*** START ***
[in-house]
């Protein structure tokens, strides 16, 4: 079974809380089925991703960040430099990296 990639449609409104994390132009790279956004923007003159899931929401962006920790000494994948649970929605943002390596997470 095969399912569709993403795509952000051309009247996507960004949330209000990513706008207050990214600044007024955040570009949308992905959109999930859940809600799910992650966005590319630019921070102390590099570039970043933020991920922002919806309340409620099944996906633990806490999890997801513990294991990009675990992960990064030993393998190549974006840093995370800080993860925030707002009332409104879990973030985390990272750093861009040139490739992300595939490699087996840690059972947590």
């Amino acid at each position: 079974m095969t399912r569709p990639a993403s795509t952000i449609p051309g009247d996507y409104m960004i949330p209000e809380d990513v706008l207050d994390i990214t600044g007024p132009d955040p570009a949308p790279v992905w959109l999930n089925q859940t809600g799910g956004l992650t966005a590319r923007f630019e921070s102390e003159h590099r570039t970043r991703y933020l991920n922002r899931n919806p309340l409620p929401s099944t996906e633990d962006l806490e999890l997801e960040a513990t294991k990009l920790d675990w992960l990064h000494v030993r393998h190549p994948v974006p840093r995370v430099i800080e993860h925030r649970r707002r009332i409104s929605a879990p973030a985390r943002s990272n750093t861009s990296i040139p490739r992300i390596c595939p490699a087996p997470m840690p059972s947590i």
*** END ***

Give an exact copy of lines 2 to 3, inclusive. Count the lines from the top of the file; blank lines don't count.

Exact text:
């Protein structure tokens, strides 16, 4: 079974809380089925991703960040430099990296 990639449609409104994390132009790279956004923007003159899931929401962006920790000494994948649970929605943002390596997470 095969399912569709993403795509952000051309009247996507960004949330209000990513706008207050990214600044007024955040570009949308992905959109999930859940809600799910992650966005590319630019921070102390590099570039970043933020991920922002919806309340409620099944996906633990806490999890997801513990294991990009675990992960990064030993393998190549974006840093995370800080993860925030707002009332409104879990973030985390990272750093861009040139490739992300595939490699087996840690059972947590």
């Amino acid at each position: 079974m095969t399912r569709p990639a993403s795509t952000i449609p051309g009247d996507y409104m960004i949330p209000e809380d990513v706008l207050d994390i990214t600044g007024p132009d955040p570009a949308p790279v992905w959109l999930n089925q859940t809600g799910g956004l992650t966005a590319r923007f630019e921070s102390e003159h590099r570039t970043r991703y933020l991920n922002r899931n919806p309340l409620p929401s099944t996906e633990d962006l806490e999890l997801e960040a513990t294991k990009l920790d675990w992960l990064h000494v030993r393998h190549p994948v974006p840093r995370v430099i800080e993860h925030r649970r707002r009332i409104s929605a879990p973030a985390r943002s990272n750093t861009s990296i040139p490739r992300i390596c595939p490699a087996p997470m840690p059972s947590i």